The fire blazed in the darkness. The only other light in the building was that of the moon peaking through the hole in the wall. The edifice was in shambles. But William decided that it was safer than the others on the block, for the night at least. The rat was almost done. William’s stomach was still grumbling, and the smell of cooking meat just added fuel to the fire. He was lucky to come across this. It was better for him to save the cans for later. His mouth watered as he kept his eyes trained on his meal-to-be. After weeks of gunfire, bombs, and frightened screams invading his ears, it was nice to have a moment where the only sound was the crackling of flames. That is, until the growl.
William’s eyes darted toward the hole. Instead of an empty street covered in bullet casings, he saw a beast shrouded in shadow. The golden eyes glowed in the nearly pitch black room as it drew closer. William couldn’t tell if it was a large dog or a small wolf. Either way, it was just as hungry as him.
“Easy, easy there,” he whispered to it as it got close enough to the fire for the flames to illuminate its bared teeth. “Take it easy,” he said as his hand reached slowly for his spear. “This isn’t for you. That’s my food.” The growl morphed into a bark as it snapped its jaws at him, and then into a snarl as its lips quivered in fury. William didn’t flinch. He couldn’t show weakness. His fingers wrapped around the spear.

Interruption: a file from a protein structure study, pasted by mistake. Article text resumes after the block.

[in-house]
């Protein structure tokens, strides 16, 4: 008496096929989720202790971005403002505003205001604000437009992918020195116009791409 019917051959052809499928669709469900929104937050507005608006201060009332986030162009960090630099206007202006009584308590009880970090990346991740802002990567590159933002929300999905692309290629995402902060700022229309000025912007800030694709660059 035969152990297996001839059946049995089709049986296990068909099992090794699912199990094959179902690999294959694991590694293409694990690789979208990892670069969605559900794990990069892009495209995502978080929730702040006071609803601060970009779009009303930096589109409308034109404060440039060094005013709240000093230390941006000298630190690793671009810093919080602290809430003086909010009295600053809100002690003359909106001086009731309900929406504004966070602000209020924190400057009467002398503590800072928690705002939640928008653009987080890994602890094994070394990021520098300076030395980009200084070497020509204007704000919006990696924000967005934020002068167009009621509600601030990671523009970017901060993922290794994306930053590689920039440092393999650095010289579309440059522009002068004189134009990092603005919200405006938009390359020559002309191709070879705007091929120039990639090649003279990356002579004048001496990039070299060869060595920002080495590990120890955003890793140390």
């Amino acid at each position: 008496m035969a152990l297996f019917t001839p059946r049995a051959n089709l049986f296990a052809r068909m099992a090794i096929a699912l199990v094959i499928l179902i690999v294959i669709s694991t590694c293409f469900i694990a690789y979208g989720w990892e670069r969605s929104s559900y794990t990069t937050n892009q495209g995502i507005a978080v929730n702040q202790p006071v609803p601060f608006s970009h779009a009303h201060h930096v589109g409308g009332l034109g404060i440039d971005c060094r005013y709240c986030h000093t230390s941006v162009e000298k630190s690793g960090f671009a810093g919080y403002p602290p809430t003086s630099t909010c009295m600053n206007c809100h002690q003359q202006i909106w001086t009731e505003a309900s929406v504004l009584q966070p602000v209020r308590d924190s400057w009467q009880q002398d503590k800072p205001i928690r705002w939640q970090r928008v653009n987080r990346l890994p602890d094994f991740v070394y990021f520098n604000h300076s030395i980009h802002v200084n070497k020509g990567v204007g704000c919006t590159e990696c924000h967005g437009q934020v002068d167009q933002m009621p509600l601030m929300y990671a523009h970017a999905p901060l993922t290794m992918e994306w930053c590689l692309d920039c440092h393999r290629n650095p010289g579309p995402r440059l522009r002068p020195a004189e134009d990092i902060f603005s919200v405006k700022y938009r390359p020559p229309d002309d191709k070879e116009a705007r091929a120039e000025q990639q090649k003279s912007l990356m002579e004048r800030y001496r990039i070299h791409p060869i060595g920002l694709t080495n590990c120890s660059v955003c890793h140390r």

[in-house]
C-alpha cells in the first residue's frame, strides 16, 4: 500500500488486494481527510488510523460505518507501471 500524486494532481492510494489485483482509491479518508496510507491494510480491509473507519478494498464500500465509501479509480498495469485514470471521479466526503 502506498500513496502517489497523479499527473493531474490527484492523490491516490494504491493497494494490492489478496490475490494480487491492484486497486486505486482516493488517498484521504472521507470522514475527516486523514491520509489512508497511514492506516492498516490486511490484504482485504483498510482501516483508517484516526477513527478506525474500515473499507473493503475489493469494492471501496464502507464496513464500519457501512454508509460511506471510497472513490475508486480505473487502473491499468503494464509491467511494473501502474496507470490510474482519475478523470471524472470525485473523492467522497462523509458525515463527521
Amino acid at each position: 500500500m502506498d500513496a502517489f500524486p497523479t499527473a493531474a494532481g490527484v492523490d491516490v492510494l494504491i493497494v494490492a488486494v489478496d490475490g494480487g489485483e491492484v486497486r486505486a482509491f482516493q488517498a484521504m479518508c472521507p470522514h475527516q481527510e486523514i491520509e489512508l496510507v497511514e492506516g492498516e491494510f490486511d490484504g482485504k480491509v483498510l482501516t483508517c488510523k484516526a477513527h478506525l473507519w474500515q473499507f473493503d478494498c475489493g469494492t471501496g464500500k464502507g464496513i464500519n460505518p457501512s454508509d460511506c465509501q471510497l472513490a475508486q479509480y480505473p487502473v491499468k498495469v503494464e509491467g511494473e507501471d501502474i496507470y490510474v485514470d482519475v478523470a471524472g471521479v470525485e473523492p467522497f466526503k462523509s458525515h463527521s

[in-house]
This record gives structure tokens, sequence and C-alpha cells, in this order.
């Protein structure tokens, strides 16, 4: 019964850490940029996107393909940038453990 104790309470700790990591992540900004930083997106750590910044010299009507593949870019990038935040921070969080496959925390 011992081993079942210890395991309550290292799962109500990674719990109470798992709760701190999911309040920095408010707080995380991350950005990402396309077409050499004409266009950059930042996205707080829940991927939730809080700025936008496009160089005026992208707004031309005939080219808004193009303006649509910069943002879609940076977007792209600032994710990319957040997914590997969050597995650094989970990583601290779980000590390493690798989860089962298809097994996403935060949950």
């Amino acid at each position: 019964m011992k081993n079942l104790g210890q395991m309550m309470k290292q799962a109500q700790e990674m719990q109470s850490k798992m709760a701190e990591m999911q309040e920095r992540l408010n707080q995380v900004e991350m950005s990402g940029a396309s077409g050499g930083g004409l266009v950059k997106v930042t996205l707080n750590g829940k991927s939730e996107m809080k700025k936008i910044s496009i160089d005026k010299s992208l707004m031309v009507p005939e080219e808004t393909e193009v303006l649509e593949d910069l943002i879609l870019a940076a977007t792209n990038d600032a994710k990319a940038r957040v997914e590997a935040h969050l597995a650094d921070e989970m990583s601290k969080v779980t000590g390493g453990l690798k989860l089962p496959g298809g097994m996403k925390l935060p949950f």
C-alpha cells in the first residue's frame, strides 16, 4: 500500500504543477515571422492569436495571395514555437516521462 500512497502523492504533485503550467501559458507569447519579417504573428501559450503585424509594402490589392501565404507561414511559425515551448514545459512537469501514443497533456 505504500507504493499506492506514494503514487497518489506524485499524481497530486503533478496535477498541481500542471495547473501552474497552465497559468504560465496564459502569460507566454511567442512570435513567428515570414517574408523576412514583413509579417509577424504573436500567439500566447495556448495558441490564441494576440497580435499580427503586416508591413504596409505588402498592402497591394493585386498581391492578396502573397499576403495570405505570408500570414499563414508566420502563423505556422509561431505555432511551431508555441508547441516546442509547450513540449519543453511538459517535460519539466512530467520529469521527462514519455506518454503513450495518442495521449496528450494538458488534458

The beast turned its glowing eyes to the rat. “Hey!” William shouted, creating an echo as he lunged forward. The beast dodged the spear and latched onto William’s hand. He screamed in pain, but only briefly. His hand felt like those jaws were crushing it. He grabbed the upper jaw, desperately trying to pry it off his numbing hand. It wouldn’t budge, so he attacked. He put his free hand on its head and shoved his thumb into its glowing socket. The squishing of the eyeball lead to a high-pitched whine as it let go of his hand and drew back, whimpering. William looked briefly at his hand, blood pouring out of fleshy holes in his skin. It didn’t discourage him. It only infuriated him. He snarled back at the now one-eyed beast. William reached down with his free hand to grab a stick from the fire.
“Okay, asshole,” he muttered under his breath, torch in one hand and spear in the other. “Let’s try that again.”